Overall, not their best work, but a fine album after almost 10 years of brand new material, so definitely worth picking up if you're at all a fan of Testament, or even just thrash metal in general. It retains the band's signature melodic sense but keeps things heavy, and remains listenable and interesting throughout, even if a couple of the tracks are a touch repetitive and "longish".  Testament has said in interviews that their next album (due out in 2012) is shaping up to be a mixture of this album and "The Gathering" which thrills me, because that album was so heavy and driving, and had probably the best production values of any Testament album to date.  If they can pull of the melodic sense and retain Alex Skolnich's trademark lead sound but have the heaviness and punishing sound of "The Gathering", I'll be a happy camper.

Asher - Harmonious Thought (2006)

Sometimes an album comes along that just hits you like a ton of bricks.  It captivates you, surprises you, and thrills you with each listen.  Maybe it's the melodies that keep you coming back.  Perhaps the clever songwriting is a major draw.  Or it could be that the lyrics speak to you.  What about the production, sound, and the way it's all put together?  And then there are the vocals; they can be a major draw as well.  So what happens when you have all of that at once?  It's a musical Perfect Storm.

The thing about albums like this is that they often go unnoticed, which is a true shame.  Sure, there are albums like this that have garnered mainstream attention, but often the best ones never get heard by the masses.  And oftentimes, much like most art, it's not until that artist or band is gone until there is true appreciation for their art and what they accomplished in their brief time.  Such is the case with Asher - they weren't truly appreciated until they were gone.  The right person didn't hear their music until they were long departed, and even then it wasn't enough.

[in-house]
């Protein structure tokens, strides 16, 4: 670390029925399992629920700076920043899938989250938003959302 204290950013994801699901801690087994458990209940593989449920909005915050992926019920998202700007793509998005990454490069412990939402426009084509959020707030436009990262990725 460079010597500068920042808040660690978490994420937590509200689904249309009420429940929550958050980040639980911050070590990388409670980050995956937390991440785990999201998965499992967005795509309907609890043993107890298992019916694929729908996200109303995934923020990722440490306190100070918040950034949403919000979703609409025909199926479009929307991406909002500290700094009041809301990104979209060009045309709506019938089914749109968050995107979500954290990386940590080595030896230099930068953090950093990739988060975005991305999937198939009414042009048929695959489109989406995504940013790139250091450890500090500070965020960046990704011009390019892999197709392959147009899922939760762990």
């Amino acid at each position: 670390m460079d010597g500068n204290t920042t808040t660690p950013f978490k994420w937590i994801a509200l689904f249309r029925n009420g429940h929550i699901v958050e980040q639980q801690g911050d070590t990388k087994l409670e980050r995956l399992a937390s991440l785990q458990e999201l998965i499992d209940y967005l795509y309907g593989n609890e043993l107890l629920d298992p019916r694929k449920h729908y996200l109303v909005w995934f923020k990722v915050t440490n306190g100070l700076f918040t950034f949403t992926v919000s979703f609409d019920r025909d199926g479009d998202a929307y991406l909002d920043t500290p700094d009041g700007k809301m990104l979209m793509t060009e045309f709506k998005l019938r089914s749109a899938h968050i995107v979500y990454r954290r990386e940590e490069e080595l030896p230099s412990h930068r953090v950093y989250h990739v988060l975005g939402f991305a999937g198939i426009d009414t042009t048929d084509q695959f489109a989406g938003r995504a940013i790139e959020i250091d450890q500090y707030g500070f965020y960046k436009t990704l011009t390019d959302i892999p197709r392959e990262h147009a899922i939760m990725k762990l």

"Harmonious Thought" is an album ahead of its time.  Most everyone who is into rock music can identify the sound of "Pop Metal" if they heard it, at least in the context of the 1980's and early 90's.  But what if that sound evolved to more truly reflect those 2 words and a more creative melding of same?  And what if you did it first, though your obvious successors (Blessed By a Broken Heart comes to mind) garnered all the attention?  Sadly, that's what has happened to this band.  Being from Canada doesn't exactly make them more likely to be on anyone's radar screen either, though that's a minor concern in today's Internet-fueled music industry.

Musically, this is a delight.  Everything here sounds so good, from the chunky guitar riffs and deep bass to the keyboard flourishes and weighty drum tones.  And then the vocals - you've not heard such a brash combination work so well.  When I first heard the lead-off track "Exhortation" I thought it sounded like the DuPree sisters (from Eisley) fronting Immortal Souls.  And while it's not quite that spread out, there is a definite sense of real pop meets metal, even if the pop melodies take the occasional backseat to metal songwriting conventions, and vice versa.  Still, it works so well you may be surprised by just how little the divide affects you when you listen.

And then there's the songwriting, replete with all the things you would expect from a well-oiled machine.  There are faster, heavier "barn burner" tracks, and slower, more methodical songs that take different turns as they go along.  There is a highly effective power ballad that is so radio-ready it hurts, yet is still insanely catchy and sucks you in.  There are a couple tracks where vocalist Jenny belts out high-pitched death metal wails, something you don't expect when hearing the rest of her slightly sugary pop vocals in the music, which just adds to the flavor and excitement of the record.  There's such a balance on this album struck between different elements of pop, rock and metal that it's hard to fault Asher for the minor mistakes they make.